In front of a crowd of thousands, presidential hopeful Ron Paul said if elected, he would make it legal for Americans to once again drink raw milk.
The GOP candiate came to Hofheinz Pavilion Friday to tell his supporters he was in the race for the long haul.
“Every once and a while, we’ll notice the media will come out and say, ‘when are you going to quit?’ And, I say, ‘we are only getting going,’” he said.
“They say, ‘everyone else is dropping out,’ and I say, ‘yeah, they ran out of money, and they ran out of supporters, and nobody comes to their rallies.’”
Paul took to the podium dressed in a red polo and jeans that juxtaposed with the men in suits that introduced him and greeted the crowd with a thank you and “go coogs.”
His main talking points including decreasing the control of the federal government, ending the Federal Reserve Bank, his plan to fix the deficit in three years, ending the war on drugs and pulling out of wars.
“The message is of course the key issue and we can be very pleased that it is well received and of course we know that it’s well received by young people, but there are a lot of other people now, and all age groups and all kinds diversity that are enthusiastic about the liberty message,” he said.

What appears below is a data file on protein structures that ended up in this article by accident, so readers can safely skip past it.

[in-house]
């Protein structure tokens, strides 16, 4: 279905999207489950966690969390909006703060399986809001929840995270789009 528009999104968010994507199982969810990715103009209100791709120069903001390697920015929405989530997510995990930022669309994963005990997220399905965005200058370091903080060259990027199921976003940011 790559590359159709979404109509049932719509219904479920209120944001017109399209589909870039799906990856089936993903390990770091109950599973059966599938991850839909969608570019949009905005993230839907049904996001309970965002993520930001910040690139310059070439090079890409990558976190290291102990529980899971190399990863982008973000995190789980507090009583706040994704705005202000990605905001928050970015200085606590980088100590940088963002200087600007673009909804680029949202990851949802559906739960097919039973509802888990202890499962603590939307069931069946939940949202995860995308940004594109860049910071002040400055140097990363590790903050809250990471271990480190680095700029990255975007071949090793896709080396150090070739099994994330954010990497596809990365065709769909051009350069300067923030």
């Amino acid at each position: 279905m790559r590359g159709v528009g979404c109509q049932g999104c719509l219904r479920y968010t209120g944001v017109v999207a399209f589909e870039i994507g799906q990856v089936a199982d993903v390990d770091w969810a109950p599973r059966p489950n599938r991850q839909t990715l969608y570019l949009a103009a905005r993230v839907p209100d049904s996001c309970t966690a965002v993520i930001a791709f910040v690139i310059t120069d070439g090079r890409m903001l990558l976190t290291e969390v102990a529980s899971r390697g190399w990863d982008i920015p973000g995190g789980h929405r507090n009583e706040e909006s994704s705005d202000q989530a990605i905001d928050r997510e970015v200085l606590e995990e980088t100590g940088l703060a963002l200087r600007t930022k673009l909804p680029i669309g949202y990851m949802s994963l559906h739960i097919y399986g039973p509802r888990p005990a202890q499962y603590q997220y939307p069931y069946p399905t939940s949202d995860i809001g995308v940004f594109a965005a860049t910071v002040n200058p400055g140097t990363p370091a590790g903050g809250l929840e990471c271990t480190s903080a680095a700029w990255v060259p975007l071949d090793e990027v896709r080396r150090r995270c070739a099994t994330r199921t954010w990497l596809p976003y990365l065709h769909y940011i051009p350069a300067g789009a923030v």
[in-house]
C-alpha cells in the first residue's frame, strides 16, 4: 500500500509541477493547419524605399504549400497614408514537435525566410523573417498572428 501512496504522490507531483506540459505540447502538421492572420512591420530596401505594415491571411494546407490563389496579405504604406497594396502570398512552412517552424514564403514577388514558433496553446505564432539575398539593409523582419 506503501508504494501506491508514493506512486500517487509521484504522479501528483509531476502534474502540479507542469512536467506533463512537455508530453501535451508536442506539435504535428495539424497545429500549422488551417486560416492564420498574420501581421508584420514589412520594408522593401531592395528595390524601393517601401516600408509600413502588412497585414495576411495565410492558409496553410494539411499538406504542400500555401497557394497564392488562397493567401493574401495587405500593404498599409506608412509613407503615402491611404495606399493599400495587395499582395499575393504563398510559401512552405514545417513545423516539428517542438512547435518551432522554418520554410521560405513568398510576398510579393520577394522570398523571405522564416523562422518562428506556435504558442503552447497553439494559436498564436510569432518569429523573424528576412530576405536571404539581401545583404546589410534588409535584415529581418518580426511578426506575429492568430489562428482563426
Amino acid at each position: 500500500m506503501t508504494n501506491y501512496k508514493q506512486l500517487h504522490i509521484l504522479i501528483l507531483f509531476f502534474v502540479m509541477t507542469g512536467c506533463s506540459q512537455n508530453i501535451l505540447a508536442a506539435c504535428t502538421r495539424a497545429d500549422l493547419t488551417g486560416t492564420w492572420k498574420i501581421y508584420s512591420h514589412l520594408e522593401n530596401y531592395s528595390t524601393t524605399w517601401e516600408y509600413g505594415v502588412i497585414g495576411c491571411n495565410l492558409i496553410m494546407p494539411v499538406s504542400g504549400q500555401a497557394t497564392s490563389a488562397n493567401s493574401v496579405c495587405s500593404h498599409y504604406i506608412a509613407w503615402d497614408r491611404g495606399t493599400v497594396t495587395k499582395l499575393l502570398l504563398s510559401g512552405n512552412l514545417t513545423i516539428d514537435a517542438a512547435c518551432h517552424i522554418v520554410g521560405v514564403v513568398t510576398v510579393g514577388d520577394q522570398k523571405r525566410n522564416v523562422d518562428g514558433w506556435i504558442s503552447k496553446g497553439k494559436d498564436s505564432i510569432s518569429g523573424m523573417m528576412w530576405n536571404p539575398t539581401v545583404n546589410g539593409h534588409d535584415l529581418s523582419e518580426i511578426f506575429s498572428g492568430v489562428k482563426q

Each point Paul made was met with chants from the crowd. One of the few comments met with “boos” was before Paul came to the podium when the CEO of UH’s Students for Ron Paul, who introduced the candidate, confessed he voted for Barack Obama in 2008.
The crowd went wild when Paul talked about ending the wars the U.S. is involved in and ,brining the troops home. An extra burst of applause came when a marine in the front row stood up to support his candidate.
“Accusations that have been thrown at me over the years, and probably at you as well, have been that if you don’t support the wars, somehow or another you don’t support the troops,” Paul said. “The question, if anybody asks about that, is ask them if that’s the truth, then why do the troops support Ron Paul more than any other candidate?”
John Beall, a mechanical engineering technology sophomore, said he was impressed by the rally.
“I wanted to see Ron Paul talk. I wanted to hear him defend his policies, and hopefully be inspired by his speech,” he said.
“He sounds like the only voice of reason amongst the presidential candidates.”